The Most Useful People
Yesterday, my car hit an uncovered manhole in #HurricaneMatthew and it busted a fuel line. Anyone who knows me, knows I don’t ask for help a lot. I’m the first person to write people off who I don’t think will be willing to help (my own self-sabotaging dependability analysis system). In fact, I spent a good ten minutes in my car yesterday thinking about how I could solve all of the issues myself and just walk home in the rain. I digress — eventually I called someone I felt would care. They offered to cancel their preexisting plans to help me and that meant a lot.
Today, after the rain stopped, I texted 6 people to help with my car. Some responded and then stopped texting after I mentioned needing help. A few responded and offered to come, and finally one showed up. He knew nothing about cars, but at the time I just needed a friend and he came through. He was extremely useful to me.
What makes someone useful?
Supply and Demand (Specialization)
A person’s usefulness starts with what they offer in comparison to others and how much it’s needed. A lot of people could “like” a Facebook page for me, but there is a smaller pool of people who could talk through a business question with me (do they own a business, do I respect them?) — and their usefulness increases based on the specialization I need in that instance.
If I need a lawyer, there is a smaller pool of specialized talent than if I need someone to carry flowers to my garden. So the people in low supply (1st variable), but high demand (2nd variable) are going to innately be the most useful to me in that moment. It’s important to recognize that everyone does not operate on the same supply and demand graph, and it changes for each task or need. The fact that you know every liquor at the bar may be a specialized knowledge that increases your demand and use in someone’s life, but certainly not mine.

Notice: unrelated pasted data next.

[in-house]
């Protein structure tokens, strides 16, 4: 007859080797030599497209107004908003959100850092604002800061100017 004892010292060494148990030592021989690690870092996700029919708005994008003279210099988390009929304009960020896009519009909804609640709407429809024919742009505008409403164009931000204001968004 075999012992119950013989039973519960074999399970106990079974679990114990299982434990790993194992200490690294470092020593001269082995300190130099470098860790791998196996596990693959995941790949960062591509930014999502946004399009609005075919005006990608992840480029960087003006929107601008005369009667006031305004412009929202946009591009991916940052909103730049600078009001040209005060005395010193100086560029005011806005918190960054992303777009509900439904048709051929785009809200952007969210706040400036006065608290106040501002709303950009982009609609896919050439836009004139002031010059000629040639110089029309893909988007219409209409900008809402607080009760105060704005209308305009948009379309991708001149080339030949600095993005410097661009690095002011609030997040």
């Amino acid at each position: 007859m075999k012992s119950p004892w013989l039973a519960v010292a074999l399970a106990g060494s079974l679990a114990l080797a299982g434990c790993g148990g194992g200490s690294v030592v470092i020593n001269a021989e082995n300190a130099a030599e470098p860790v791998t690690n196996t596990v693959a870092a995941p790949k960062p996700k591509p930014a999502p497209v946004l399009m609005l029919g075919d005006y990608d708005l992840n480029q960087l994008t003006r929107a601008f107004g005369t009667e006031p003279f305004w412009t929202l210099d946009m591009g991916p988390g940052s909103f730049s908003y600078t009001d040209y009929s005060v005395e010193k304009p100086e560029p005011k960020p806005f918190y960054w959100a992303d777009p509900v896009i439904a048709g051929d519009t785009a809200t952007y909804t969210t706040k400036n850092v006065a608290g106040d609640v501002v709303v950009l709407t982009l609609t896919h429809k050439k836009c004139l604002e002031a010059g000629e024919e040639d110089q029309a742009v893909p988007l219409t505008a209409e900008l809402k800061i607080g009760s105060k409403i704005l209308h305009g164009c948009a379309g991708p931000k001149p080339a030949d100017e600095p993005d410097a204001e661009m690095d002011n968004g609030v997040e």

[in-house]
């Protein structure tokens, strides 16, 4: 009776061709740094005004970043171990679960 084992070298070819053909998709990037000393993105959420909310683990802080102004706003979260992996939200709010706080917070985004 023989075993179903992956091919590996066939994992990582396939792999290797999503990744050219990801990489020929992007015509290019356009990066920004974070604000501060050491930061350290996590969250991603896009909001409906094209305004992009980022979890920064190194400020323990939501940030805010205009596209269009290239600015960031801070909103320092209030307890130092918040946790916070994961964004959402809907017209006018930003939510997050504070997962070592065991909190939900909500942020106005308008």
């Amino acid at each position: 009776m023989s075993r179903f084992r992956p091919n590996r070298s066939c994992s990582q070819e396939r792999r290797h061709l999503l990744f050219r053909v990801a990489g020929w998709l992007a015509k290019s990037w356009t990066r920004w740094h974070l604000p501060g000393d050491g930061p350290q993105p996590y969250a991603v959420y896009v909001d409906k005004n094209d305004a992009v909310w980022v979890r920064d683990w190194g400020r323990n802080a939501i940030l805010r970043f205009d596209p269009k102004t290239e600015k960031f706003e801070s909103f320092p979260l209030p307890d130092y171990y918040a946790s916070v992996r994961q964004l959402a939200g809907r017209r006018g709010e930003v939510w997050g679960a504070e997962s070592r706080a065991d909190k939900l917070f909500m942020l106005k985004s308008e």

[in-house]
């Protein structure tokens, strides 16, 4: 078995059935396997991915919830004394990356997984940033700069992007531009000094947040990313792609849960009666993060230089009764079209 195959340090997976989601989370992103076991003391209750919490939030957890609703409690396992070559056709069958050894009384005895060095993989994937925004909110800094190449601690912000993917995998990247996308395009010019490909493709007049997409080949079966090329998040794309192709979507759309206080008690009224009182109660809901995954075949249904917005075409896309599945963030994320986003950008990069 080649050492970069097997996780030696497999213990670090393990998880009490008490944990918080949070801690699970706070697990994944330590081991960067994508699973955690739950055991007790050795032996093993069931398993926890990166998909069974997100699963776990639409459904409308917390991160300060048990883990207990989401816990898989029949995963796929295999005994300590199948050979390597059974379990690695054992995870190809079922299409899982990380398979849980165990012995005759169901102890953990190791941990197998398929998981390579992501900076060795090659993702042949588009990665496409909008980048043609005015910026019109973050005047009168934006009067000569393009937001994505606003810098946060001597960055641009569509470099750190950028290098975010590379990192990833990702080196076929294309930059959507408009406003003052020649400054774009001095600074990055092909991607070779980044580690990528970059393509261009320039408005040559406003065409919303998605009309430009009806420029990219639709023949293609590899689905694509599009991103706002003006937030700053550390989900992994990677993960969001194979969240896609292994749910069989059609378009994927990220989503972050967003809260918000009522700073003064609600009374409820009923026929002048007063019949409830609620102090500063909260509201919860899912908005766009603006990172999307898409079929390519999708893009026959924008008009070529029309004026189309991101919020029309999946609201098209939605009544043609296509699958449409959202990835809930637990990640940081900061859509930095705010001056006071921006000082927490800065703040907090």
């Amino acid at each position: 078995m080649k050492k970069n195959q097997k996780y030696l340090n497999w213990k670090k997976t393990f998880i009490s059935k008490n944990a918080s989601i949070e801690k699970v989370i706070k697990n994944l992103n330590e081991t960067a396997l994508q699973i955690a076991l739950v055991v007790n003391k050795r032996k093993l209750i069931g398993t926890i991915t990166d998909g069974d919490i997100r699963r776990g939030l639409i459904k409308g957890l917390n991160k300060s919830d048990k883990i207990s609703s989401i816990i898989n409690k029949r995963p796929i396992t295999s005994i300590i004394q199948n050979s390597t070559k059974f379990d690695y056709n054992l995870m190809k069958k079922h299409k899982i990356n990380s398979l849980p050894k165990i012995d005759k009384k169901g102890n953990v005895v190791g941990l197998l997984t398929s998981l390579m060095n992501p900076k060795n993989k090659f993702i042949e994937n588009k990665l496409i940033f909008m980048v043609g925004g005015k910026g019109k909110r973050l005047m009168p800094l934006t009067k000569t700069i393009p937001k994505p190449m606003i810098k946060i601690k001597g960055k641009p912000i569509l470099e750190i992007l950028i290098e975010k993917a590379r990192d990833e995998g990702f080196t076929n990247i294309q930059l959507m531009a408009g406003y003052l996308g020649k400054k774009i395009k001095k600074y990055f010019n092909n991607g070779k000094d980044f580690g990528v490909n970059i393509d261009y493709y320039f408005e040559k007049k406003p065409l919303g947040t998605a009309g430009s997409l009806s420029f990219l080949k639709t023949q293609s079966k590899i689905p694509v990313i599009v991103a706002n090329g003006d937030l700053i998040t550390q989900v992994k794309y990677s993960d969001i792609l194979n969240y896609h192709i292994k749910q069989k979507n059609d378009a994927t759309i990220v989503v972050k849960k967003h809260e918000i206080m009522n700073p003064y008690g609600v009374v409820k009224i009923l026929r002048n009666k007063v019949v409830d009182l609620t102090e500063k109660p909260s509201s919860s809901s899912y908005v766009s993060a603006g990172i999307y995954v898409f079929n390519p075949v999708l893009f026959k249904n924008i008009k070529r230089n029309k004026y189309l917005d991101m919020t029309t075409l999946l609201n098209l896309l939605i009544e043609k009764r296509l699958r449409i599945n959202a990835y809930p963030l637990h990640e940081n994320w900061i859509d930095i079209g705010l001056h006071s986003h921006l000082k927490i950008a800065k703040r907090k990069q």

So I have a task and pool of people to choose from, but before I reach out to these people I have to take into account who is willing to sacrifice time to help me. Say 1000 people could help me with a given task, but only one does. Doesn’t that innately make them more useful to me? Yes. Say only one person could be there for me in a time of need, but they don’t show up — are they useful to me in that moment? No.
Here’s the essential third variable —
The Importance of Track Record (Dependability)
When people show their ability to be useful, they become more useful. It’s an exponential growth. It’s because they move up a ring on the dependability ladder which is arguably the most important variable.
I could need a hammer, and there could be hammers out in the world, but if I don’t have one with me now then a hammer is useless.
Someone who flakes all the time or only comes when it’s convenient becomes less useful than someone I can count on in any situation. In fact they probably move to the “not useful” mental list altogether. Speaking of mental lists —
Here’s an Eisenhower Chart of my thought process that will be used as a reference for the second half of this post. This chart assumes present demand.
These are the people I didn’t think to call or text when my car broke down. 85% of people you pass by will be not dependable and not specialized. It doesn’t mean they’re bad people, it just means that your relationship isn’t at the point where they are willing to sacrifice to help you (dependable), or they just don’t have the things you are looking for in your life. This is fine — just smile at them, wish them a nice life, and keep moving.